In Two Dozen States, “Stand Your Ground” Laws Have Not Increased Murder Or Manslaughter Rates

Stand-Your-Ground-Law

“It’s time to question laws that senselessly expand the concept of self-defense and sow dangerous conflict in our neighborhoods,” Attorney General Eric Holder said in a speech to the NAACP in which he reacted to the George Zimmerman verdict in Florida. According to holder, so-called “stand your ground” laws increase violent crime. “By allowing — and perhaps encouraging — violent situations to escalate in public — such laws undermine public safety. The list of resulting tragedies is long and, unfortunately, has victimized too many who are innocent.”

The problem is that the data doesn’t seem to back up Holde’s claims. McClatchy reports:

While Florida saw an uptick in murders and nonnegligent manslaughters after it passed its “stand your ground” law in 2005, the trend has not been common across other states which have passed similar laws.

Here’s a chart showing murder/manslaughter rates in the two dozen states with the legislation, with the dates the legislation was made law marked. As you can see, the trend is steady at worst and slightly downward at best with Florida being the outlier:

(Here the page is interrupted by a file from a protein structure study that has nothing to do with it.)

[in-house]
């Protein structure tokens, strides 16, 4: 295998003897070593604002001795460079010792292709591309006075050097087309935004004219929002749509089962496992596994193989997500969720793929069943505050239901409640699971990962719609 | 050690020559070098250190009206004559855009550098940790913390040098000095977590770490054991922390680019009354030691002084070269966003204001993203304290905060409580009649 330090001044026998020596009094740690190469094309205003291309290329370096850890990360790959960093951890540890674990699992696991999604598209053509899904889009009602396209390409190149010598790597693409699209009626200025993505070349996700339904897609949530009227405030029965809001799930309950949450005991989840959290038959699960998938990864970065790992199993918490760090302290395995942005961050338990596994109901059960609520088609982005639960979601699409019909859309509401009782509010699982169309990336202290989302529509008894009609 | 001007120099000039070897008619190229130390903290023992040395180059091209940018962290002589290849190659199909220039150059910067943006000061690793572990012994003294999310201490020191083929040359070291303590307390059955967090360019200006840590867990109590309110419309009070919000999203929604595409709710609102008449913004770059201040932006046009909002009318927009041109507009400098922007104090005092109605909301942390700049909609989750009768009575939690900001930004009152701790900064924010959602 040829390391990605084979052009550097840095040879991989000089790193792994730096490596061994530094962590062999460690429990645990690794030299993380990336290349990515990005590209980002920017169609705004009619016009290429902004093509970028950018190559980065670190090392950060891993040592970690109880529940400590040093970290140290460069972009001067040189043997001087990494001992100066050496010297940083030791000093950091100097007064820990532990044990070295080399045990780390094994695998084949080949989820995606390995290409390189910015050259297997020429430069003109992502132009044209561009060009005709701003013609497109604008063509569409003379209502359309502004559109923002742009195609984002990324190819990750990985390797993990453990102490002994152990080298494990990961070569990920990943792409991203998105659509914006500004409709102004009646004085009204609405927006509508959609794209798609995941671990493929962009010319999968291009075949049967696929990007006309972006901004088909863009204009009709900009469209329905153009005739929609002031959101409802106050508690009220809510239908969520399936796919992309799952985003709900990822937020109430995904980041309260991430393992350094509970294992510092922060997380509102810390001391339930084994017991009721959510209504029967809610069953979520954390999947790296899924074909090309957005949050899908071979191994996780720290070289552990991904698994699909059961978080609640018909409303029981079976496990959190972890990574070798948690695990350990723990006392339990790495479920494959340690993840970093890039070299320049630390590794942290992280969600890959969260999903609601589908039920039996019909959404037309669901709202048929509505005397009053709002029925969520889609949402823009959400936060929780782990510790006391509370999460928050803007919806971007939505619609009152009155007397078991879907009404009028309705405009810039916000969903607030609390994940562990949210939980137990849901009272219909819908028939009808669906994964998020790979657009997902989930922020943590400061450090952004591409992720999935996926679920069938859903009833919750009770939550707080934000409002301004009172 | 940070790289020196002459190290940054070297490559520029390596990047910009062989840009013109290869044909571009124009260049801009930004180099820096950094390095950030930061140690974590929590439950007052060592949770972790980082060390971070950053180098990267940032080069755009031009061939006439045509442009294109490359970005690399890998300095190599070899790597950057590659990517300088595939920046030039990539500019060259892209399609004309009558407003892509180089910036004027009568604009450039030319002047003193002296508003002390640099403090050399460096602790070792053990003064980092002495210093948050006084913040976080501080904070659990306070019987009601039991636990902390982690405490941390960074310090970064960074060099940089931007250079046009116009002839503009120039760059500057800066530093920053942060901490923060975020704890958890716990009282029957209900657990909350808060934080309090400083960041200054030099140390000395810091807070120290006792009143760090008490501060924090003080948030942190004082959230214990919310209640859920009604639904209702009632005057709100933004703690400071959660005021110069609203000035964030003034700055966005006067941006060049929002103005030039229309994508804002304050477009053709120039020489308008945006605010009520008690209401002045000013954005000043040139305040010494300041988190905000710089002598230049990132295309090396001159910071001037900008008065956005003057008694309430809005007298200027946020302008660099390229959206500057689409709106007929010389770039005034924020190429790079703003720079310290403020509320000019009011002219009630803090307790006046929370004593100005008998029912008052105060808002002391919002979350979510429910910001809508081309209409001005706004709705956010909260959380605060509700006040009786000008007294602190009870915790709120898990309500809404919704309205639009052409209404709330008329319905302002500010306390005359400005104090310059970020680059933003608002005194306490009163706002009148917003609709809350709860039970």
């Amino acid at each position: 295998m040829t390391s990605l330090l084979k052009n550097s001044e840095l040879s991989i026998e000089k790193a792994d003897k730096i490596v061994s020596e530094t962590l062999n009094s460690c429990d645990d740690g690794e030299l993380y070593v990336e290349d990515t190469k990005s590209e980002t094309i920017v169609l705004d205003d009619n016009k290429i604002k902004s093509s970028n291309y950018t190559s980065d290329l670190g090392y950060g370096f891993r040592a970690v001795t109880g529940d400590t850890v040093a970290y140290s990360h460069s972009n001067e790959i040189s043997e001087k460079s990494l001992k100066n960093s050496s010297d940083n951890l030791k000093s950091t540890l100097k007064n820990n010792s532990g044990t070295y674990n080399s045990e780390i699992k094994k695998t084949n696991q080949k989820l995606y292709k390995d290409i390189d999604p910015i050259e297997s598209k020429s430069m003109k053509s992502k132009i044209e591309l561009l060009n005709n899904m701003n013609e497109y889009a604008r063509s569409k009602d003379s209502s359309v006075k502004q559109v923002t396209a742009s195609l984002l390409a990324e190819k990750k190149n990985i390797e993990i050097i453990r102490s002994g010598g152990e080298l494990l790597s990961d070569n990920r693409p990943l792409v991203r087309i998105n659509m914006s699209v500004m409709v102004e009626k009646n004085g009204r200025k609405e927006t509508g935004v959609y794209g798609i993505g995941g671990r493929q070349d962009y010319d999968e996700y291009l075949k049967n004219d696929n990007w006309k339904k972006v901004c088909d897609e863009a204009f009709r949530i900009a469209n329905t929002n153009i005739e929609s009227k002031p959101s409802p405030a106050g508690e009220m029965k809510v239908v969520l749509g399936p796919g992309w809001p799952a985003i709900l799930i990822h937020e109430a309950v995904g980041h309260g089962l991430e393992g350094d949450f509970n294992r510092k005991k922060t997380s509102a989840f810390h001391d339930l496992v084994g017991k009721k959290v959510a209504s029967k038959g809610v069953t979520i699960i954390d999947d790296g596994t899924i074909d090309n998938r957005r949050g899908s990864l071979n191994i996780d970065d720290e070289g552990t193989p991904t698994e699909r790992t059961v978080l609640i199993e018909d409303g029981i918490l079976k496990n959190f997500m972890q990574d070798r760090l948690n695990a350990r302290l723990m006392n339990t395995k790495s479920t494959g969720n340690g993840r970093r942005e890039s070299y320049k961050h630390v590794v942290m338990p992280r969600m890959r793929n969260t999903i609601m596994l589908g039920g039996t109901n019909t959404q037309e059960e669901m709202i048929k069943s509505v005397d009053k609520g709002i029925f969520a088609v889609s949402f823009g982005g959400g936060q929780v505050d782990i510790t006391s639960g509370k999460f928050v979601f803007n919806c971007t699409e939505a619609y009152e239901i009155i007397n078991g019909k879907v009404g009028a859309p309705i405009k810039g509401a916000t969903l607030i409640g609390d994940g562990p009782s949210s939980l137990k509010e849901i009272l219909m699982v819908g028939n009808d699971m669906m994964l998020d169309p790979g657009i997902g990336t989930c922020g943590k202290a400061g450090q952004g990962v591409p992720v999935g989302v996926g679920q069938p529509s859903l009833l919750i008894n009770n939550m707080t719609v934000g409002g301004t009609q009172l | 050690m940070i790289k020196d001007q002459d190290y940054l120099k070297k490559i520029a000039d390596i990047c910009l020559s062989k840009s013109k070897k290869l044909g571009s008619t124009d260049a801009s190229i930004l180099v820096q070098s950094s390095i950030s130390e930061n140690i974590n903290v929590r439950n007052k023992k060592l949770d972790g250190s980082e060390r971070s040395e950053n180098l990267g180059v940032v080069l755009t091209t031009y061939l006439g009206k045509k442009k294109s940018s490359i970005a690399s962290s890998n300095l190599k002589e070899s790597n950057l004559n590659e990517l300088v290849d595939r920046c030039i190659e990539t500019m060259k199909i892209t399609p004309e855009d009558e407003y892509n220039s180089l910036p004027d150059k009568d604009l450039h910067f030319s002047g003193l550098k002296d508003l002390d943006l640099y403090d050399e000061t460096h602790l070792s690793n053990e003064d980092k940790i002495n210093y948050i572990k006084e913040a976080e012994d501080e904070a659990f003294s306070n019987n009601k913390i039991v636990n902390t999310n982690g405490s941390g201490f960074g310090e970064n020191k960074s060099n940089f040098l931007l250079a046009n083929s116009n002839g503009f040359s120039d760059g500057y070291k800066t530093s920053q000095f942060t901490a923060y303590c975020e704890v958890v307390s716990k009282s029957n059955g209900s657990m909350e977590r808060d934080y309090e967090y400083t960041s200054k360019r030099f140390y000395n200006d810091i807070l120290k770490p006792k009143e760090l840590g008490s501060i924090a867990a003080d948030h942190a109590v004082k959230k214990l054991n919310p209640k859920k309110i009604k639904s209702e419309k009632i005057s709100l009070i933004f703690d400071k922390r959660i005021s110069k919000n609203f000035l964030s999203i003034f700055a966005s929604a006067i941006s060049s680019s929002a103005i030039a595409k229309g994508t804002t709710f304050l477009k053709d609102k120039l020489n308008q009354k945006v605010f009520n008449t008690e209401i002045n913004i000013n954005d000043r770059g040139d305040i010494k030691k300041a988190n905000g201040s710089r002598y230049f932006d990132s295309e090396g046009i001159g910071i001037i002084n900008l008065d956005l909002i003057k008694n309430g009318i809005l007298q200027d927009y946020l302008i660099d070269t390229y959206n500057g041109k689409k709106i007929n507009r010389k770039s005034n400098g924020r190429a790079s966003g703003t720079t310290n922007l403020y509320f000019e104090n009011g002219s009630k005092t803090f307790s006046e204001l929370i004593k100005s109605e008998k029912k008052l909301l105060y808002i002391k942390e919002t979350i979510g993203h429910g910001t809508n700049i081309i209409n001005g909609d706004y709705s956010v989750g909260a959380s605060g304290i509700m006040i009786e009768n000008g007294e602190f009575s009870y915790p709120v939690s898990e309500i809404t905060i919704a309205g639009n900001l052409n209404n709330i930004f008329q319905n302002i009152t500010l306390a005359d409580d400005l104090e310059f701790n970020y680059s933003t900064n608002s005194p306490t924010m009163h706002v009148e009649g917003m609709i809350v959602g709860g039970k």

syg-chart1

Crime statistics are complicated things, with all sorts of variables that can impact the rise or decline of crime. But the opponents of “stand your ground” laws have suggested that it would turn out community into wild-west shooting galleries with people shooting first and asking questions later.

That just doesn’t seem to be the case, based on the numbers.

Rob Port is the editor of SayAnythingBlog.com. In 2011 he was a finalist for the Watch Dog of the Year from the Sam Adams Alliance and winner of the Americans For Prosperity Award for Online Excellence. In 2013 the Washington Post named SAB one of the nation's top state-based political blogs, and named Rob one of the state's best political reporters. He writes a weekly column for several North Dakota newspapers, and also serves as a policy fellow for the North Dakota Policy Council.

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